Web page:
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An interesting article appeared in yesterday's Times regarding fraud and insolvency. The piece was entitled, "Fraud tempts more directors of insolvent companies" Here is the story:
"The number of directors of insolvent companies disqualified for financial crime is soaring as the recession takes hold, according to government figures.
Research released by Wedlake Bell, the law firm, based on figures from the Insolvency Service, shows a 72 per cent increase in the year to the end of March in director disqualification at insolvent companies where directors have been implicated in fraud and other financial crime.
The directors of 91 companies were banned for financial crime over the year as more directors turned to fraud to try to salvage something for themselves from ailing companies.
Edward Starling, a partner at Wedlake Bell, said: “We are starting to see an increase in fraud and I expect to see much more of it. It is well known that fraud follows a recession and it will take years for this to work through. Without a doubt, this is going to get worse because there is a long delay between when companies go down and these things are discovered."
The Insolvency Service figures also indicate that there was a huge rise in accounting failures at insolvent companies, which were up 44 per cent to 232 cases in the year to April. “It's not unusual for directors to inadvertently allow their business's accounting obligations to fall behind, but breaching the rules is very easy and they must be diligent with their accounting as such failures carry an increased risk of disqualification,” Mr Starling said.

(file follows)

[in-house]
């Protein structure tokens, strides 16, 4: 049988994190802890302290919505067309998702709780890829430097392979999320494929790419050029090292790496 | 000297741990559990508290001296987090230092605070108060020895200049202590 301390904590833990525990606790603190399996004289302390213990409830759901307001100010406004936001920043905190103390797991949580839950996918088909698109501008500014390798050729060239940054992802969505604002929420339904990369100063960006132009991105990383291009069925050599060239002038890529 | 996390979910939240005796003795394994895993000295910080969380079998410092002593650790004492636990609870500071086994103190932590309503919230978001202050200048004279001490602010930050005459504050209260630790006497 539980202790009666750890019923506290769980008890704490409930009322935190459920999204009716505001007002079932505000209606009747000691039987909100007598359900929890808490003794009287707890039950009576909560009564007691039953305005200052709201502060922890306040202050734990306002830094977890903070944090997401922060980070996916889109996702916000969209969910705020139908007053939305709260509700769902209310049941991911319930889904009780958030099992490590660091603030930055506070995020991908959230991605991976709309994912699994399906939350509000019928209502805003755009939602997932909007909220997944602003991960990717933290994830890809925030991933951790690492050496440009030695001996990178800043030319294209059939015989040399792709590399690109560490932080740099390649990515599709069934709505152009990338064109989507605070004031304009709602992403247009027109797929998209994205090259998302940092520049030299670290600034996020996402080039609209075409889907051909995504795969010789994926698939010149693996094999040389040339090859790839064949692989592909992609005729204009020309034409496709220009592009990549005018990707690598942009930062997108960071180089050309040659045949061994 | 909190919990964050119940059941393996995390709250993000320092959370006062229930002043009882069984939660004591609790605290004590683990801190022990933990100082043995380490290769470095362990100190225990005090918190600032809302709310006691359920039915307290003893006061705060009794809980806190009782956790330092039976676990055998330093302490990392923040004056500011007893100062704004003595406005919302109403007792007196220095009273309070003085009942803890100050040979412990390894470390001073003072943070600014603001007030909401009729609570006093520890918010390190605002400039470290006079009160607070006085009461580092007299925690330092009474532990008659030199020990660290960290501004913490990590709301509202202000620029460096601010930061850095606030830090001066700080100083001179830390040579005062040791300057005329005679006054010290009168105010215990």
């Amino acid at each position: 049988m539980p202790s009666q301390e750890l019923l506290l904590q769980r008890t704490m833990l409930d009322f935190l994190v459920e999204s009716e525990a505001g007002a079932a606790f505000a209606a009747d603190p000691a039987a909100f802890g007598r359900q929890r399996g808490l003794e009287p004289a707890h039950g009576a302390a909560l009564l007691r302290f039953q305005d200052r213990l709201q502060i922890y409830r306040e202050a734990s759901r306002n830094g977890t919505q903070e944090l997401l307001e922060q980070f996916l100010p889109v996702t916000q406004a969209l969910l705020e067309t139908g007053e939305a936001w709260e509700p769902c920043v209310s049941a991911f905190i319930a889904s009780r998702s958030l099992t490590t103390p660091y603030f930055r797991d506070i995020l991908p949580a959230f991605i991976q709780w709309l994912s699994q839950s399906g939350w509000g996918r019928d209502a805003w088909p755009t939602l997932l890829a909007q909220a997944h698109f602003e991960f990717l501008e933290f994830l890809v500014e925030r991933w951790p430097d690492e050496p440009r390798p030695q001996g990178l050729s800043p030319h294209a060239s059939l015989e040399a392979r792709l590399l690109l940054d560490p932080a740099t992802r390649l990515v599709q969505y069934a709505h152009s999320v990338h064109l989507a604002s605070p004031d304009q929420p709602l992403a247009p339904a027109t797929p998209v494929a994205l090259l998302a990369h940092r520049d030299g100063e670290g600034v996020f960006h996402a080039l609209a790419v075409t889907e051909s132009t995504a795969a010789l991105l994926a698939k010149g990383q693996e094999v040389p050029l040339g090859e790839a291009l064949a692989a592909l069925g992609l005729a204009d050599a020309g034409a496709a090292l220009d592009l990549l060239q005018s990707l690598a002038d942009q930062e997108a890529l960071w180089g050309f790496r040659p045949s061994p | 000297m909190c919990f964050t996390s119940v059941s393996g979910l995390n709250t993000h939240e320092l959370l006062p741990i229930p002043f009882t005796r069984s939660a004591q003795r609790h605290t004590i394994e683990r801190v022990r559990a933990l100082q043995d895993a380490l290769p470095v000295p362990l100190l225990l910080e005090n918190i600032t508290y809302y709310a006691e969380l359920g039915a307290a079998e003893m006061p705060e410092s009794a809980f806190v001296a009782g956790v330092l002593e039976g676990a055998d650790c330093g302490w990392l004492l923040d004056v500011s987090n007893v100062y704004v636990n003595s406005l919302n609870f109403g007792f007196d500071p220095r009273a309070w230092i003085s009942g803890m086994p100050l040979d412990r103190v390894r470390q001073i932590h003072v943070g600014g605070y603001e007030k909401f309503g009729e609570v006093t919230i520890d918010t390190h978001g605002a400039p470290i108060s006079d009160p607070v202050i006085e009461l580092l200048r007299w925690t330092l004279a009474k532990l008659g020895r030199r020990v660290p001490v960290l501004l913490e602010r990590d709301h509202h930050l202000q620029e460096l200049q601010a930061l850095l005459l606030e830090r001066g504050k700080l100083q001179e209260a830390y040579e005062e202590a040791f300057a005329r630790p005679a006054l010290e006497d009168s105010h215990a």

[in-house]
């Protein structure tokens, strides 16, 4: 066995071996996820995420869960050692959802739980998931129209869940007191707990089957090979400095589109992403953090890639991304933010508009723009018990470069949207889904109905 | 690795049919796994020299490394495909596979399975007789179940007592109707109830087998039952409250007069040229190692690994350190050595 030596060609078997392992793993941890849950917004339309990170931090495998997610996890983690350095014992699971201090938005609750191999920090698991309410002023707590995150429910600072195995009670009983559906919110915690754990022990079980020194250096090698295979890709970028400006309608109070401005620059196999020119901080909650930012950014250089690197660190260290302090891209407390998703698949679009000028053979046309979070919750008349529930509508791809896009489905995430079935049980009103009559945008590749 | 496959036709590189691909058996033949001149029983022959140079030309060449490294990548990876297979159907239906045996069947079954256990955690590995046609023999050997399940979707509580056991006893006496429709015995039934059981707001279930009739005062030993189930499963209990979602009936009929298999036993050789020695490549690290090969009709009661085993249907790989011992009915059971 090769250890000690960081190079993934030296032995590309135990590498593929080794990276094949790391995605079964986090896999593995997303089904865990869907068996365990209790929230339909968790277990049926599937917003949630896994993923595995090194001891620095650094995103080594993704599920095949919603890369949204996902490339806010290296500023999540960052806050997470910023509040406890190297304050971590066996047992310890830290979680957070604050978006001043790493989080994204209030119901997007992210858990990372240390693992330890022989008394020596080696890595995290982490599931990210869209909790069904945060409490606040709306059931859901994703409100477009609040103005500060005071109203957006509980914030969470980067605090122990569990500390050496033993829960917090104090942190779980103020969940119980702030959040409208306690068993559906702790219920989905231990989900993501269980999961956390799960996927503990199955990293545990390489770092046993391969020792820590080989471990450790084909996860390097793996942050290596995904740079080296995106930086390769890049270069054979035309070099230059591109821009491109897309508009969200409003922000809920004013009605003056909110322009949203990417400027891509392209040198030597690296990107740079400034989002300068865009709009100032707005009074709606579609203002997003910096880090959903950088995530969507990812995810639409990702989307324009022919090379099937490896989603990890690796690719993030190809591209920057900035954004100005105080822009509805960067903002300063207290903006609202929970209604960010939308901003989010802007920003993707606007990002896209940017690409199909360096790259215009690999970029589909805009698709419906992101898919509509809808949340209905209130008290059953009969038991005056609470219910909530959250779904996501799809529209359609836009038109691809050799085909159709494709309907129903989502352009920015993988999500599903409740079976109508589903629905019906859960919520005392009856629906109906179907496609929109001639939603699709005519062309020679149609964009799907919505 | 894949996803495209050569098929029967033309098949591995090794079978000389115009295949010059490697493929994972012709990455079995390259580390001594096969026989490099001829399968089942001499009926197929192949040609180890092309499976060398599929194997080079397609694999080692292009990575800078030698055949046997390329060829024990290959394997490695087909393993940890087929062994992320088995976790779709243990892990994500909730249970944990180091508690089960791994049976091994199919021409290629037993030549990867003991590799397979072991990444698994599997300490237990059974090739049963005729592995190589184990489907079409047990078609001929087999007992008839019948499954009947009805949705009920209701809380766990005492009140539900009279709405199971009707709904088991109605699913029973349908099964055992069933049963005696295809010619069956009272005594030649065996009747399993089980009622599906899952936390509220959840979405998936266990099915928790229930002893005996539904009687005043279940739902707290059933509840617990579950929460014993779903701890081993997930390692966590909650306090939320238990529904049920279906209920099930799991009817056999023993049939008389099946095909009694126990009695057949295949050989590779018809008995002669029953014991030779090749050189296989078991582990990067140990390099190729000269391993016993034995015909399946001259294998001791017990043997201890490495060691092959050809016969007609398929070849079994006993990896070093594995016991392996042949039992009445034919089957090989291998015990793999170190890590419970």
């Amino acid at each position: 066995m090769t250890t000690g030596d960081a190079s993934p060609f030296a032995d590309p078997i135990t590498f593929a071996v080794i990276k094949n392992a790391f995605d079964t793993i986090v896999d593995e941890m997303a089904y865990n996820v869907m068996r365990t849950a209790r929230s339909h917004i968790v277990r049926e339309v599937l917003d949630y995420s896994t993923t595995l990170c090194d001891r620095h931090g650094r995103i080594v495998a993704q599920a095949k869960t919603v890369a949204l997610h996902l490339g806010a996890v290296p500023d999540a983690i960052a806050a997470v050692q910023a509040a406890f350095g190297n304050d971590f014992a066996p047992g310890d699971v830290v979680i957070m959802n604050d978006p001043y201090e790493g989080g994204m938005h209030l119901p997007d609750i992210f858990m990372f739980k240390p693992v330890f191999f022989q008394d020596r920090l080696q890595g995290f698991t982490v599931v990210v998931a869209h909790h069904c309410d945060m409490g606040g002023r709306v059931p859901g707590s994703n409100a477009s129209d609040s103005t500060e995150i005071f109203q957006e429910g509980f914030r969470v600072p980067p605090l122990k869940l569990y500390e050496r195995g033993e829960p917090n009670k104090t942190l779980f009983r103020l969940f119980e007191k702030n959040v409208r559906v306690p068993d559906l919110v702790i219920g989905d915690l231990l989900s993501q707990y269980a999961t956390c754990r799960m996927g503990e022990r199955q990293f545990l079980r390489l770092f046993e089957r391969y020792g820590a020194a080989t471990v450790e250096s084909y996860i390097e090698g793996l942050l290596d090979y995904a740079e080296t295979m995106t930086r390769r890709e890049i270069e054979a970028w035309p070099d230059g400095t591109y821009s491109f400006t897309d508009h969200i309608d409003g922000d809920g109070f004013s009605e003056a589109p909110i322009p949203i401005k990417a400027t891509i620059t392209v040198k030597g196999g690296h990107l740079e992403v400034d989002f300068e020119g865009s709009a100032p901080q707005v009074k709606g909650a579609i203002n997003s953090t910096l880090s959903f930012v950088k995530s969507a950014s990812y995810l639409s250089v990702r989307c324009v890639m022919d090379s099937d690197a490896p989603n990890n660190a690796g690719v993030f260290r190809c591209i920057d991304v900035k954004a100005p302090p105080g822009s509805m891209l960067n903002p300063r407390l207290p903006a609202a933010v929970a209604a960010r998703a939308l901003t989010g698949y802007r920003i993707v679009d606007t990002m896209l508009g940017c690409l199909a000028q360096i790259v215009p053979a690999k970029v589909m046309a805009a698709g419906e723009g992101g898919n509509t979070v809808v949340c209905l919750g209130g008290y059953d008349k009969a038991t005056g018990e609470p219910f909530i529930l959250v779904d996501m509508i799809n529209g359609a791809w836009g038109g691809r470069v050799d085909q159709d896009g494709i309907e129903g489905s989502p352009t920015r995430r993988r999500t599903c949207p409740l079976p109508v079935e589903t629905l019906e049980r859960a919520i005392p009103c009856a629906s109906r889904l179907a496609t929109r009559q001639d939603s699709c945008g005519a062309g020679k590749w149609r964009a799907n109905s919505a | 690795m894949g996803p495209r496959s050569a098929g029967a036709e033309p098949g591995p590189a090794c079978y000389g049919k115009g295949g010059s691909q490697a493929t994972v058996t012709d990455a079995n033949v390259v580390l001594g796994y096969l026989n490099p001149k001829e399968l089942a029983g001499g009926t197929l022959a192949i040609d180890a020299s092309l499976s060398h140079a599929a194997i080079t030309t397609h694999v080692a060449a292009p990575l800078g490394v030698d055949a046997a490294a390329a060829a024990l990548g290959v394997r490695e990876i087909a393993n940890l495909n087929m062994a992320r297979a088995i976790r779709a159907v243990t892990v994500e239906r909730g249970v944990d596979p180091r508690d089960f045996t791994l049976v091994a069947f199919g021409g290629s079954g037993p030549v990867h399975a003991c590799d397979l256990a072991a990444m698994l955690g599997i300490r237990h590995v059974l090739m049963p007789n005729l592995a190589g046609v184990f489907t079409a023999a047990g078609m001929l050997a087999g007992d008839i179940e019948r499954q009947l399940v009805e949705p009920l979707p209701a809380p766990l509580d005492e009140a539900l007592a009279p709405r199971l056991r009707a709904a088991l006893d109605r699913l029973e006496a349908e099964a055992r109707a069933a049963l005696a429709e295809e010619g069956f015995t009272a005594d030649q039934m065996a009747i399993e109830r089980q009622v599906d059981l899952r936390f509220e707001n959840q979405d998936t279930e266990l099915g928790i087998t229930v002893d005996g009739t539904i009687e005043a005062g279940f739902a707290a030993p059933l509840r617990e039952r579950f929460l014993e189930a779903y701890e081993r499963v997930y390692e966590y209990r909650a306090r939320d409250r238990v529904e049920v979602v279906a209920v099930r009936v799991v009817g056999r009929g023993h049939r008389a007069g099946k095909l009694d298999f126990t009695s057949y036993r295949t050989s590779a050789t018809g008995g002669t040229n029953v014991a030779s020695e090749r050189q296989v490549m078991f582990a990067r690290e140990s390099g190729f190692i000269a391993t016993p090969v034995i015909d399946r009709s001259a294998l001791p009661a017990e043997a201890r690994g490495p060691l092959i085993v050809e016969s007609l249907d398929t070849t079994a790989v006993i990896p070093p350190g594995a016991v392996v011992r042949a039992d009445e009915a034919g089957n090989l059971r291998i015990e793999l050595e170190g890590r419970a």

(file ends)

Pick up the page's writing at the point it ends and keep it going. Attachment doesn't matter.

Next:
He added that anecdotal evidence suggested that fraud was a particular problem in the construction industry, which has been hit by plummeting property prices.
Wedlake Bell said that there had been a 42 per cent increase in the number of insolvent companies whose directors were banned for making a non-commercial transaction while the company was insolvent — such as transferring funds to a family member.
In all 67 per cent more company directors were banned for creating phoenix companies, where the assets of an insolvent company are transferred to a newly created business, leaving the liabilities behind and cheating creditors out of funds.
Wedlake Bell's research showed that there was an increase of 31 per cent in the number of companies where directors have been disqualified in the year to the end of March.
Company insolvencies are themselves soaring. Figures released by the Insolvency Service on Friday showed that corporate insolvencies rose to 4,941 in the first quarter of 2009 — up 56 per cent on last year and 7.1 per cent on the previous quarter.
Construction companies were badly hit, with collapses rising by 50 per cent. Manufacturing, which provides a high proportion of total insolvencies, suffered a 23 per cent rise in the last quarter."
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